The amino acid arginine may contribute to pulmonary hypertension in patients with thalassemia, a disorder that leads to abnormal oxygenation of blood. A team of researchers from the Thalassemia Clinical Research Network conducted a study demonstrating that abnormal release of the enzyme arginase leads to a lack of bioavailable arginine, leading to downstream effects on blood pressure. After studying 27 patients with thalassemia, the researchers now have a clearer picture of why pulmonary hypertension can be present in these patients.
“We are finding that arginine dysregulation is an important hematologic mechanism beyond sickle cell disease,” said first author Claudia R. Morris, MD, in a news release from Emory University. “This new study shows that it plays a role in thalassemia patients as well and may contribute to cardiopulmonary dysfunction. Interventions aimed at restoring arginine bioavailability could be a promising area of focus for new therapeutics.”
Arginine dysregulation in thalassemia patients begins with red blood cell rupture. When these cells rupture, their contents are spilled into the bloodstream. Arginase, an enzyme that is released in the process, disrupts arginine metabolism and ultimately leads to low bioavailability of arginine. Arginine is an essential intermediate in the synthesis of nitric oxide, which is a molecule that induces vasodilation of the blood vessels. With faulty vasodilator machinery, patients experience tightened pulmonary veins and capillaries, leading to increased blood pressure and pulmonary hypertension.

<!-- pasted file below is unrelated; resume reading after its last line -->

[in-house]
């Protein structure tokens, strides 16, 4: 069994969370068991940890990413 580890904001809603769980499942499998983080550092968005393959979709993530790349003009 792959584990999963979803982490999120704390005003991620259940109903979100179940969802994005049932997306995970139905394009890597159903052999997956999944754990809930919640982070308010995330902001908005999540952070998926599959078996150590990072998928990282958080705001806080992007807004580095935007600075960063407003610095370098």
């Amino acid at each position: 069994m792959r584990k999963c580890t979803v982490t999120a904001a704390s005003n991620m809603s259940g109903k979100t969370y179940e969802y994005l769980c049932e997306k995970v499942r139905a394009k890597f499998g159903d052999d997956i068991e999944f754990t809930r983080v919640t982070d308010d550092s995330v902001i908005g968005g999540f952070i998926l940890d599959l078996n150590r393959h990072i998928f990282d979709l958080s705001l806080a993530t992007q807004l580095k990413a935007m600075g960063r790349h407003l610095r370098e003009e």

In the researcher’s article, “Dysregulated Arginine Metabolism and Cardiopulmonary Dysfunction in Patients with Thalassaemia,” which appeared in British Journal of Hematology, the team analyzed the 27 recruited patients for signs of red blood cell rupture, serum biomarkers, and clinical evidence of poor cardiopulmonary function. Low levels of arginase activity correlated well with echocardiographic and cardiac magnetic resonance imaging results that suggested the presence of pulmonary hypertension.
As a result of the knowledge gained in this study, it may be interesting to investigate arginine therapy in individuals with thalassemia to prevent or treat pulmonary hypertension. Already, arginine therapy has been shown to be effective in helping alleviate the symptoms of acute pain episodes of sickle cell disease, which is another disease that affects red blood cells.
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